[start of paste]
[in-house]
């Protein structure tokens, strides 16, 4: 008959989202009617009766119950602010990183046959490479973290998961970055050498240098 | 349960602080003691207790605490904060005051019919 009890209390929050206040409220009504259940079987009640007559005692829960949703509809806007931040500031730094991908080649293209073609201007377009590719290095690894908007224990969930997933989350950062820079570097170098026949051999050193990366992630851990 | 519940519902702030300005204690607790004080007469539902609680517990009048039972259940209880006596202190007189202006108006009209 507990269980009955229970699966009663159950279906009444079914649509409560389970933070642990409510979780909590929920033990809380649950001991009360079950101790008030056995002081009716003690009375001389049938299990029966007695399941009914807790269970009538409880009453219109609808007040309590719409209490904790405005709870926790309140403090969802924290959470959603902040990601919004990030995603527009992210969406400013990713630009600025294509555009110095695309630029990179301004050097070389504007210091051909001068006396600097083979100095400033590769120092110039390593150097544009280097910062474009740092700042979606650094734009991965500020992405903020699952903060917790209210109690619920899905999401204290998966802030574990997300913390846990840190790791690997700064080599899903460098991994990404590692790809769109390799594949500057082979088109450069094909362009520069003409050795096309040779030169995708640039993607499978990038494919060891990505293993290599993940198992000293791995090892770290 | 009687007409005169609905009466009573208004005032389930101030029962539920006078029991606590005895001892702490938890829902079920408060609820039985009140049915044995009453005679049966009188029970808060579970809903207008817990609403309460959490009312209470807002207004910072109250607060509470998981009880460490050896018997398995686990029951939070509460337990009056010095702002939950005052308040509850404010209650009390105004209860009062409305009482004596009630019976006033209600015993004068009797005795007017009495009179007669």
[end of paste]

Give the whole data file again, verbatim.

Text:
[in-house]
């Protein structure tokens, strides 16, 4: 008959989202009617009766119950602010990183046959490479973290998961970055050498240098 | 349960602080003691207790605490904060005051019919 009890209390929050206040409220009504259940079987009640007559005692829960949703509809806007931040500031730094991908080649293209073609201007377009590719290095690894908007224990969930997933989350950062820079570097170098026949051999050193990366992630851990 | 519940519902702030300005204690607790004080007469539902609680517990009048039972259940209880006596202190007189202006108006009209 507990269980009955229970699966009663159950279906009444079914649509409560389970933070642990409510979780909590929920033990809380649950001991009360079950101790008030056995002081009716003690009375001389049938299990029966007695399941009914807790269970009538409880009453219109609808007040309590719409209490904790405005709870926790309140403090969802924290959470959603902040990601919004990030995603527009992210969406400013990713630009600025294509555009110095695309630029990179301004050097070389504007210091051909001068006396600097083979100095400033590769120092110039390593150097544009280097910062474009740092700042979606650094734009991965500020992405903020699952903060917790209210109690619920899905999401204290998966802030574990997300913390846990840190790791690997700064080599899903460098991994990404590692790809769109390799594949500057082979088109450069094909362009520069003409050795096309040779030169995708640039993607499978990038494919060891990505293993290599993940198992000293791995090892770290 | 009687007409005169609905009466009573208004005032389930101030029962539920006078029991606590005895001892702490938890829902079920408060609820039985009140049915044995009453005679049966009188029970808060579970809903207008817990609403309460959490009312209470807002207004910072109250607060509470998981009880460490050896018997398995686990029951939070509460337990009056010095702002939950005052308040509850404010209650009390105004209860009062409305009482004596009630019976006033209600015993004068009797005795007017009495009179007669």